All contents 2010-present, The Gluten Free Critic

Tuesday, June 29, 2010

Showdown! Ener-G Hamburger Buns vs. Canyon Bakehouse Hamburger Buns

So, I might have had a slightly ulterior motive last time, when I reviewed a product that has been out, likely, for more than a decade. Simply put, I told you that story to tell you this one. Today, I'm pitting the Tapioca Hamburger Buns made by our old friends Ener-G-Foods to the newcomer buns on the block, produced by Canyon Bakehouse. Ener-G we've talked about before, obviously, while Canyon Bakehouse are a much newer entrant to the gluten-free scene. Hailing from Loveland, Colorado, they claim to make their products (mainly variations on bread) "the old-fashioned way," which... would seem to be incompatible with the gluten-free lifestyle. I'll let that slide, though.

In any case! If you read the Tapioca Hot Dog Bun review I linked to above, you'll understand vaguely what I mean when I say that Ener-G's Tapioca Hot Dog Buns and Tapioca Hamburger Buns are-- surprise!-- quite similar. They have the same general taste and texture, which is both good and bad. Good, because it's a fine taste, bad because the hamburger buns, like the hot dog buns, are rather difficult to negotiate once you have placed them on either side of a hamburger. However, the hamburger buns are far easier to prepare, as they can be easily sliced and toasted without anything going horribly wrong.

So, how do the newcomer's buns fare against the standard? Well, there's no easy way to put this, but... it's a rout. I mean, by appearance alone, they're already well ahead, as they actually look like "regular" hamburger buns! They have sesame seeds, for crying out loud. Not a lot, but... sesame seeds! Texture-wise, it's also no comparison. The Canyon Bakehouse buns are soft and pliable in a way that Ener-G's buns can only dream of becoming. They're also whole grain, which gives bonus health points. AND they're either bigger or denser or something, as I of Ener-G's buns clocks in at 55g, while Canyon Bakehouse weigh in at 85g. That's according to the nutrition facts (though speaking of, I should point out that Ener-G have a gram less fat, and slightly fewer calories/sodium).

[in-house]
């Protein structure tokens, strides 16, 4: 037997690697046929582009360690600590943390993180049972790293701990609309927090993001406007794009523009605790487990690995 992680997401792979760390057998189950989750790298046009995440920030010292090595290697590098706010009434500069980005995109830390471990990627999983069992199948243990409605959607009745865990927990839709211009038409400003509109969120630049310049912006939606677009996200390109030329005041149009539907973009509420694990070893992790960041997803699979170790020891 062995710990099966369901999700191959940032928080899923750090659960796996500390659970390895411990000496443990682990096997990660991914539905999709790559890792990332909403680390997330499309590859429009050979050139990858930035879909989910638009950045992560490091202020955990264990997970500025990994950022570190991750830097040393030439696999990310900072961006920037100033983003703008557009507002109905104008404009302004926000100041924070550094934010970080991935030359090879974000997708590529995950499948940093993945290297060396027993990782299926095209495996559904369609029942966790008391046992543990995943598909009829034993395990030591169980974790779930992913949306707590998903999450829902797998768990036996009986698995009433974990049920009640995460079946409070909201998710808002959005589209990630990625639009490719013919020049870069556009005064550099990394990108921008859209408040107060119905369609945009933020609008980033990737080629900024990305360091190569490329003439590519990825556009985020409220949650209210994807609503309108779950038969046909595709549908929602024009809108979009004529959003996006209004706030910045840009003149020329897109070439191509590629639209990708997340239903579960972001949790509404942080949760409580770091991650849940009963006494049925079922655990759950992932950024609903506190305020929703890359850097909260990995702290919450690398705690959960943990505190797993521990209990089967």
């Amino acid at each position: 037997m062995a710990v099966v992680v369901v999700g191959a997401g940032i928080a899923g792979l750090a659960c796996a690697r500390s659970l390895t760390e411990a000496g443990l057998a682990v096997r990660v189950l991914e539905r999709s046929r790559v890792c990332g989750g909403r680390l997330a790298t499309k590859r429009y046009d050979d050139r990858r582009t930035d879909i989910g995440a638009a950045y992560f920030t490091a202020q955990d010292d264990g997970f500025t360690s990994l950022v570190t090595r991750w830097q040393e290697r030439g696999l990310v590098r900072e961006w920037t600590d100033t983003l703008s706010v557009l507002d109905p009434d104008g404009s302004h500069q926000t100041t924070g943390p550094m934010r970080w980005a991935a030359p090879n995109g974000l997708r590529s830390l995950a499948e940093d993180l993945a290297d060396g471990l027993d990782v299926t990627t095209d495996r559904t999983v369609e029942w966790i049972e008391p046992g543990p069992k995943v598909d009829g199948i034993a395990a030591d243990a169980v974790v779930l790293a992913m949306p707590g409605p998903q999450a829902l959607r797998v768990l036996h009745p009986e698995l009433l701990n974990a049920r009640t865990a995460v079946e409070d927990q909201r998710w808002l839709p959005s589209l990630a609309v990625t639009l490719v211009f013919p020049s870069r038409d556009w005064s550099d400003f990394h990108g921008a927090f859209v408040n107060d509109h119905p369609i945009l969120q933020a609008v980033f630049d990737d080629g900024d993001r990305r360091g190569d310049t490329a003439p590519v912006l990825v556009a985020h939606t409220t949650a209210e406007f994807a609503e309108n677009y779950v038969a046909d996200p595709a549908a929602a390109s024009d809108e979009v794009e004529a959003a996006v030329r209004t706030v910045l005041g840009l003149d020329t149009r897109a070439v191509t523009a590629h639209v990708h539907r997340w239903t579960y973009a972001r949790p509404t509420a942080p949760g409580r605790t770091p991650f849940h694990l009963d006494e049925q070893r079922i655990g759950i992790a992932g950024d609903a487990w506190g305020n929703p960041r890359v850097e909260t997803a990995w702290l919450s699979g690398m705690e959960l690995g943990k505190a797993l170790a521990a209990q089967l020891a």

Anyway, all things considered, there's really no contest going on, here. If you have the option, get Canyon Bakehouse's buns! They are now the buns to beat.

Read on!

Sunday, June 27, 2010

Ener-G-Foods Tapioca Hot Dog Buns

So, Ener-G-Foods have been around forever. I mean, really. FOREVER. Back when I was but a young'un, I remember traveling to their facilities during a family trip to Seattle. Actually, the only thing I really remember was at the end, they gave me this sort of chocolate sandwich cookie (like a reverse Oreo, only much larger) that was exciting but ultimately not so very good. And therein lies the problem with Ener-G-Foods. Not to get all Cranky Old Man on everyone, but most gluten-free food out today is vastly superior to what I had growing up. I can't emphasize the "vastly" enough. Fortunately, I didn't know any better, really, and most fortunately, I had a kick-ass Mom who was able to work magic with the supplies on-hand. We can all be grateful today that things have come so far from those dark times, and while Ener-G-Foods' line-up has seen some improvements (they were one of the first to bring out gluten-free pretzels, for example), a lot of their stuff is made pretty much the exact same way as it was 20 years ago. And that, finally, brings me around to their Tapioca Hot Dog Buns.

These buns are really the only gluten-free hot dog buns I've seen, ever. They were available from mail order back in the day (as well as now, obviously), and can now be found at your local Whole Foods. They come in packs of four which seems a bit odd, but the eternal numerical battle between hot dogs and their buns is not one which I intend to stray into, here.

There are two ways of preparing these buns (outside of a bun steamer, which I do not have): slit them open and toast them, or wrap them in a wet paper towel and stick them in the microwave for 15-20 seconds. Both are problematic. The consistency of the hot dog buns is such that it is difficult to slice through them enough for the toasting to matter without causing them to split into halves. Thus, you are left with a somewhat glorified hot dog sandwich, which is tricky to eat, especially if you add condiments. If you add condiments, those condiments will soon be added to everything else in the room. The paper towel method works slightly better, giving you a well-steamed bun, though the exterior of the bun gets soggy and a bit flaky. Yes, soggy and flaky at the same time. Problematic!